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What Is An Advance Health Care Directive?

An Advance Health Care Directive is a legal document that makes your wishes known concerning the disposition of your medical and health care needs in the event you become mentally incapable or otherwise unable to make medical decisions for yourself.

When you have an Advance Health Care Directive drawn up, you can do either one of two things. You may appoint someone, a relative, husband, wife, child, parent, friend, or anyone of your choosing as long as they are an adult, giving them the legal authority to make medical decisions for you, or you can write down your wishes on the Advance Health Care Directive form. In either case, your doctor or other health care professionals must follow your instructions.

Although you can appoint more that one agent to handle your medical wishes, it is highly recommended that you only chose one person, someone you can trust, as your primary agent. Then appoint one or more alternative agents in case the primary agent is unwilling or unavailable to make a decision concerning your health care needs. State laws may prohibit doctors, persons who operates community health care facilities, or the health care facility in which you are being treated, from being chosen as your health care agent.

If you become incapable of making your own health care decisions, your agent will have the legal authority to make decisions for you concerning health care matters, including whether or not you receive further medical treatment. That person will also have access to your medical records, make decisions regarding your remains if you should die, and have authority over whether or not your organs are donated, unless you specify your wishes in writing.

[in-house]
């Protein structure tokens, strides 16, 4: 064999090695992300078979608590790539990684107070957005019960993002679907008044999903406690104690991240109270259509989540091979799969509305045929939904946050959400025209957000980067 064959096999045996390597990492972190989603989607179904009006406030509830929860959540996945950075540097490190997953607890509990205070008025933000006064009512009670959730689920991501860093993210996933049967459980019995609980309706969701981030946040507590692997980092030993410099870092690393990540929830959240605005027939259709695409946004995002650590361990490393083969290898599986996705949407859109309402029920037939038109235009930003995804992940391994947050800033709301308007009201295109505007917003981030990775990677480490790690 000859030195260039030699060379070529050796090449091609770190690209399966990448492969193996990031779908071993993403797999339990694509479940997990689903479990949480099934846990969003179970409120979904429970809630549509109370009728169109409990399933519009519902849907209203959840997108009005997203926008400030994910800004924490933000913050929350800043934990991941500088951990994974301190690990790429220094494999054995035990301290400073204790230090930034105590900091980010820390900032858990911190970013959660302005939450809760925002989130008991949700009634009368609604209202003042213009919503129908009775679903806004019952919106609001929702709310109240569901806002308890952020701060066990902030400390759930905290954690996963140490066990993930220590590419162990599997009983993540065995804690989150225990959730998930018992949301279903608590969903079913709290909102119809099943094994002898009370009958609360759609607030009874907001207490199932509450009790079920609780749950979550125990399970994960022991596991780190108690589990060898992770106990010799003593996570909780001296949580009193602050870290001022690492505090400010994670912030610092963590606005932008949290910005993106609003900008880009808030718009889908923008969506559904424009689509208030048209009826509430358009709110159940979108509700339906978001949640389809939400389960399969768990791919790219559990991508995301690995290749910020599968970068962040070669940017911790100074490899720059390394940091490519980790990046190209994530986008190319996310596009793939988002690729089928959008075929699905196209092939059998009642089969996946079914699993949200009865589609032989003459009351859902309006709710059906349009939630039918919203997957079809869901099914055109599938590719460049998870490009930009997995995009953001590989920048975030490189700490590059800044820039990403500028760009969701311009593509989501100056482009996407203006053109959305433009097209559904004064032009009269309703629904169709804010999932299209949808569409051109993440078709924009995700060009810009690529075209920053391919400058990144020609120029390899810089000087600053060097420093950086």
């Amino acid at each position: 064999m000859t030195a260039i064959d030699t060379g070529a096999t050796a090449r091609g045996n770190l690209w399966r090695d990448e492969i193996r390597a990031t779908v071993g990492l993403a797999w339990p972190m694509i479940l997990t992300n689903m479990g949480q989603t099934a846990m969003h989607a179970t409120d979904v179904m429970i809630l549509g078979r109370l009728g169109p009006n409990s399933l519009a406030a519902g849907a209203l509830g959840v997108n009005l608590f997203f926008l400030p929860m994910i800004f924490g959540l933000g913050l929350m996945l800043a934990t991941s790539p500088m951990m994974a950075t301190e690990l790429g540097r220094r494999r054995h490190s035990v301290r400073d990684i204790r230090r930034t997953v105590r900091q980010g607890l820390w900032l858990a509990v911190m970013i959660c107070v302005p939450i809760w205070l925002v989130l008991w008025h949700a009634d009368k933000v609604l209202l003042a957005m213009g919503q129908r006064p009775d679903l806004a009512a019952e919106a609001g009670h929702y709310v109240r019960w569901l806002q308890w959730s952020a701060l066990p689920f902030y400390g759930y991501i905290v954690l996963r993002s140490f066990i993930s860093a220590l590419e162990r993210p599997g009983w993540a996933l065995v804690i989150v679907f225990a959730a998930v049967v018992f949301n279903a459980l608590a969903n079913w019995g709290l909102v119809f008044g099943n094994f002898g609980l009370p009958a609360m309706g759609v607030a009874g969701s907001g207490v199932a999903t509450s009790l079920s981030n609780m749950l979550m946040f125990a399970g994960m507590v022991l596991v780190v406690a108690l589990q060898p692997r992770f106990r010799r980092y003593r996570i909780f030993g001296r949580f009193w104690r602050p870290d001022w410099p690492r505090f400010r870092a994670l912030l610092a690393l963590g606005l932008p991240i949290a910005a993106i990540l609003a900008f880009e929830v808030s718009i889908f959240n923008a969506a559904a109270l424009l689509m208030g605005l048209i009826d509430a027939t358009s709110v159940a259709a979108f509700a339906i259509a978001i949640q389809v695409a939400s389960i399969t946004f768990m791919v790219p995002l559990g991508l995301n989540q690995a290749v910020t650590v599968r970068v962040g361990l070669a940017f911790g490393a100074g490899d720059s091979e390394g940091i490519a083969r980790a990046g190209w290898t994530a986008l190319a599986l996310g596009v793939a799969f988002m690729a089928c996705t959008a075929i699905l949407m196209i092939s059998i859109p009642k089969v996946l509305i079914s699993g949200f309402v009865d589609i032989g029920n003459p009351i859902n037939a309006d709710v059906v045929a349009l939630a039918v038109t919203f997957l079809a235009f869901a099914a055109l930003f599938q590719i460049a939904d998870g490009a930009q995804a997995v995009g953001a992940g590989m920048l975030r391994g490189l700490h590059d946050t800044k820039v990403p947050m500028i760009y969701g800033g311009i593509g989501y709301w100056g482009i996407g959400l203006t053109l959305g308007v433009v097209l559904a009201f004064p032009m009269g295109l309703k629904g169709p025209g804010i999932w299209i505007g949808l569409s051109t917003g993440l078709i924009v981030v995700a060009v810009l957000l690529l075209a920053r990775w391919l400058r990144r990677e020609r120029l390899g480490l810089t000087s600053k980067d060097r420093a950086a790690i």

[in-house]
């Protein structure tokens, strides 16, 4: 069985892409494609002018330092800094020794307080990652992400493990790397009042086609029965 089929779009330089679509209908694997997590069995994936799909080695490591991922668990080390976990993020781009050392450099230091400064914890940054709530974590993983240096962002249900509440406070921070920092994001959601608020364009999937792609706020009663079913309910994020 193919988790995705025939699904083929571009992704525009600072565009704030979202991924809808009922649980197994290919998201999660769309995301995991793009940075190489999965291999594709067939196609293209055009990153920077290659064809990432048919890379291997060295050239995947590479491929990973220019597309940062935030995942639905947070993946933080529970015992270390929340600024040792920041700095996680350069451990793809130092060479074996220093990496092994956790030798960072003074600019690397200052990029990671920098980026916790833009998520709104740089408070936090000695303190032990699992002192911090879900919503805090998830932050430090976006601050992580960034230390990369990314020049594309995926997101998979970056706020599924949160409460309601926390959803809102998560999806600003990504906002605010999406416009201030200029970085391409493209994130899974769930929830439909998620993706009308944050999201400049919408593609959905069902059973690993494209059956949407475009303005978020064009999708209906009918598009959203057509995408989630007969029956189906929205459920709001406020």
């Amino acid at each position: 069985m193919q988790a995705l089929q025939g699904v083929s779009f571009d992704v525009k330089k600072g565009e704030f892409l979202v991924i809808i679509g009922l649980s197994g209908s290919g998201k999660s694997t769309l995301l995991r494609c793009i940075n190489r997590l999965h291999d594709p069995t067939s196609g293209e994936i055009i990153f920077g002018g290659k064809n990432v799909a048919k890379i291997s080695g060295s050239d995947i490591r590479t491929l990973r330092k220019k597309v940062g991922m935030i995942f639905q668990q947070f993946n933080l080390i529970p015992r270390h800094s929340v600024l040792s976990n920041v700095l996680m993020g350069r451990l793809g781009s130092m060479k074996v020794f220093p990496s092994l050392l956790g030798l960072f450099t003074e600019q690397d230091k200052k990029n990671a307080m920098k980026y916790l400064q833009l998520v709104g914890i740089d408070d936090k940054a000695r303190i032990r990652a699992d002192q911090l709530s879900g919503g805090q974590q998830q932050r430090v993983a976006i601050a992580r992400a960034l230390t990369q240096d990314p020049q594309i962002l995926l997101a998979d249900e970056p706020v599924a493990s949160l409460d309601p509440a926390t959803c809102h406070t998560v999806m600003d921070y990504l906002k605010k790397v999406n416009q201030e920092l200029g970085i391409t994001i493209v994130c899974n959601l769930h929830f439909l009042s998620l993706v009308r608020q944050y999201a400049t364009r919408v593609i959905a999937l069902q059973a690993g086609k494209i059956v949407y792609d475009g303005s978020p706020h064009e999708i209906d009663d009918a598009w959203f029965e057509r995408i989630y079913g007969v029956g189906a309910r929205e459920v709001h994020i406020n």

Your agent will not have authority to make decisions concerning your health if you are still capable of making such decisions unless you authorize the agent to make those types of decisions immediately. If your instructions are in writing, your agent must follow your directives as you have laid them out.

You should make sure that the directive is filled out properly, signed, dated, and notarized. If there is no notary available, you can sign the document in the presence of two qualified witnesses. As with all important documents, you should file your original Advance Health Care Directive in a safe place, give copies to your agent, your alternative agents, and/or family members.

If you change your mind about anything concerning the disposition of your health care before you become unable to speak for yourself, you can revoke the Advance Health Care Directive at any time by completing a new directive. This will revoke all previous directives. You should then inform your treating physician and notify your agent, alternative agents, and family members in writing, especially if you going to name someone else as your primary agent.

In most states, the Advance Health Care Directive is recognized as the format for a living will. The big difference between an Advance Health Care Directive and a living will is that the directive can be for health care in any situation, not just when you are terminally ill or in a coma and it allows someone else to speak on your behalf if you are unable to.

For more information on Advance Health Care Directives in your state, you can go online and type in the name of your state followed by the words Advance Health Care Directives. An example would be: Ohio Advance Health Care Directives.

If you feel the need for legal assistance concerning your Advance Health Care Directive, you should consult an attorney for help in filling it out.

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